At A Music http://tdevelyn.com
Writing poetry endangers the stability of the self. It opens it to the metaxological process of selving. Others — possible selves— appear on a circular stairway down and up. (This figure is borrowed from Julian of Norwich.) The poetic process of selving is apophatic in the sense that it undermines the poet’s daily selves by submitting them to the others of musical composition. The goal — the poem— is an agapeic space where the erotic drives to maintain sovereign identity break down and ‘friendships’ emerge as dimensions of a larger non-egoistic self. In their final realizations, poems are festive. But the process can be traumatic and the truly complete poem is rare. My daily tweets about poems are thumbnails of this art of poetry.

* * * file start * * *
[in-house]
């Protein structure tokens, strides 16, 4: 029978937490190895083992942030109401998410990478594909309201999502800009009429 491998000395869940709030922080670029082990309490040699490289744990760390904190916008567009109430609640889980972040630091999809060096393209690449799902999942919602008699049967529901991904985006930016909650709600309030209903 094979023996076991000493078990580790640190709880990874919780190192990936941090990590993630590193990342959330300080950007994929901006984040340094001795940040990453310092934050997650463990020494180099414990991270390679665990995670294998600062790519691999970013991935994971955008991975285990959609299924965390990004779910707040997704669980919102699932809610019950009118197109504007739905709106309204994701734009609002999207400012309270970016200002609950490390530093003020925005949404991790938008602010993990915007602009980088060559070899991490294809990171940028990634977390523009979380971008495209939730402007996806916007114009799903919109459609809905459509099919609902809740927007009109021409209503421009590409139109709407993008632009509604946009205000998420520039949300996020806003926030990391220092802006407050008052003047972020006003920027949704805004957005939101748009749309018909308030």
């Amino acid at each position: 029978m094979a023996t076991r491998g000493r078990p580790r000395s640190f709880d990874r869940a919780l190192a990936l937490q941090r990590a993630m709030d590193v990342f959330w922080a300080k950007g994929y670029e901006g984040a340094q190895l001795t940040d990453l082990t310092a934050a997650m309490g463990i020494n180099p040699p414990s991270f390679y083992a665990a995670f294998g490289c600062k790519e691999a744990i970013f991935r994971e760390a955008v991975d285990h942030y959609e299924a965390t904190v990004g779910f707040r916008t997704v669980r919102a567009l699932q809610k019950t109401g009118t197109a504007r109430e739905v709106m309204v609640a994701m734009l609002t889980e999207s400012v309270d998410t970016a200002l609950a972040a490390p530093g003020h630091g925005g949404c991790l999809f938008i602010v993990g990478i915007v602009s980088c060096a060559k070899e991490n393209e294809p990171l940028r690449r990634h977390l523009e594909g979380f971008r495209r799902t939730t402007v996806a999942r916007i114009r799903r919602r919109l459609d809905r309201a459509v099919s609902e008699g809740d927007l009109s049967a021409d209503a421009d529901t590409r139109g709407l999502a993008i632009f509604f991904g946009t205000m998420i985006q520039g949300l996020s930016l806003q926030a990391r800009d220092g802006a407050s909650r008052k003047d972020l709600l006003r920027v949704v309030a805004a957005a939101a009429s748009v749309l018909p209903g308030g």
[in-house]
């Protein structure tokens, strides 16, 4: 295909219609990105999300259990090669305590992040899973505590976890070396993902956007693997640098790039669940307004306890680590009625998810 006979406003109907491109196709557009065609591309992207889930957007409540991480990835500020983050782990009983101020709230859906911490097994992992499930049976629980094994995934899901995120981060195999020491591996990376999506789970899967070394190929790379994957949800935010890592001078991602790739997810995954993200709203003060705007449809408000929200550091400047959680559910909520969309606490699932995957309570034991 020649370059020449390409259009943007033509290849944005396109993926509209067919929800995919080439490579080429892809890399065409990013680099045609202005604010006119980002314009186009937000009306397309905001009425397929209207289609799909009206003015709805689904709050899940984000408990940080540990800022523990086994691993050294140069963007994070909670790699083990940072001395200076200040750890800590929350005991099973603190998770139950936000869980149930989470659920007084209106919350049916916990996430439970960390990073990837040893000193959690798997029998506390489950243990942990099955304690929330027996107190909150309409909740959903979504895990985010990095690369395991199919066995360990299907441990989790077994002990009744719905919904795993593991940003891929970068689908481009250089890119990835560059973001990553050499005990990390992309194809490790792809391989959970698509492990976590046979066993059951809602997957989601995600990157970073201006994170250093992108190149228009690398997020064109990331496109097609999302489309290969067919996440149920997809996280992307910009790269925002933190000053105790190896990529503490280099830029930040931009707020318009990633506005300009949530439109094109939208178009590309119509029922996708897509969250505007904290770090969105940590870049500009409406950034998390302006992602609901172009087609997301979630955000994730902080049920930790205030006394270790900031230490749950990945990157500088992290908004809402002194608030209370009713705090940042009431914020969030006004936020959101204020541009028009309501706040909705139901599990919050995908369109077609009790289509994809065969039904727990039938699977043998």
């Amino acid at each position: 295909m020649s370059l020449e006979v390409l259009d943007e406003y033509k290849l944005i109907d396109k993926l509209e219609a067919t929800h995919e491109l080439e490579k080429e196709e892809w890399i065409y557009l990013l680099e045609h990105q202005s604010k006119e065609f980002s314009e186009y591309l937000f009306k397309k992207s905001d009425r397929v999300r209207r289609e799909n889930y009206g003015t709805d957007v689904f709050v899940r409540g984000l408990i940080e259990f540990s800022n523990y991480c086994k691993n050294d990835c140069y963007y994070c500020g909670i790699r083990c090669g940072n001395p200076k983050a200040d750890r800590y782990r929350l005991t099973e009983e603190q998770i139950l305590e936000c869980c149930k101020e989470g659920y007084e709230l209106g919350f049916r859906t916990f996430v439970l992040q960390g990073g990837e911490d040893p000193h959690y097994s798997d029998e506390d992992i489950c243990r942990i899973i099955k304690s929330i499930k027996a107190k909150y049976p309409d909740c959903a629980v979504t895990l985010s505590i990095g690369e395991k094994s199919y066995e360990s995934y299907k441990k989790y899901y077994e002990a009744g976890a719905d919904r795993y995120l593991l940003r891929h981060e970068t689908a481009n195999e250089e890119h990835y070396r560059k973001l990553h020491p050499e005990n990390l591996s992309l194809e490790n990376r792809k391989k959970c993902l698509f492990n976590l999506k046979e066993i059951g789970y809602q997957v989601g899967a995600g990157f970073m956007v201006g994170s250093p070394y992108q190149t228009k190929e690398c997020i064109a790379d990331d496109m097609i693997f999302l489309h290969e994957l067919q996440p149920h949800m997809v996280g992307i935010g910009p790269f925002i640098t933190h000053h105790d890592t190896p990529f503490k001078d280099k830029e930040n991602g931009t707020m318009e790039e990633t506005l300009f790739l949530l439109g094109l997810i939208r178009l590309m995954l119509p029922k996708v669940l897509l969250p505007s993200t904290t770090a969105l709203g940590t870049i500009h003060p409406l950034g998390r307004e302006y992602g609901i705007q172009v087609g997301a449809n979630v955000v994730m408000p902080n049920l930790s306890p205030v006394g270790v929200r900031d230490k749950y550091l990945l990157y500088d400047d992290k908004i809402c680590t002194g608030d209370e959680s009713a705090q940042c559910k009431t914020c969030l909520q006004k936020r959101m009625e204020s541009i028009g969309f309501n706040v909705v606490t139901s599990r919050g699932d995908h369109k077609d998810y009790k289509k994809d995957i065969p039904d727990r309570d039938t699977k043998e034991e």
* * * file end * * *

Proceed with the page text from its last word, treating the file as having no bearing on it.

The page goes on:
The grammar of form branches into concepts of perfection: we say of an athlete, she has perfect form on the high beam. In describing lyrics we may spontaneously express ourselves in hyperbolic terms of perfection.
Then too, on the creative side, the process of composition has a transcendent diagonal that indirectly pushes the poet toward perfection, almost never acknowledged as such.
Perfection as a goal internal to composition shows its influence in the voice/voices as realized by the poem. The poet herself is implicated in this final sound both as auditor and musician.
In its embeddedness in culture and cultural values including hierarchies and proportions, the self of the poet is musical. In this the poet is representatively human. Indeed all flesh is musical and sustained by principles and powers we cannot reduce to thought.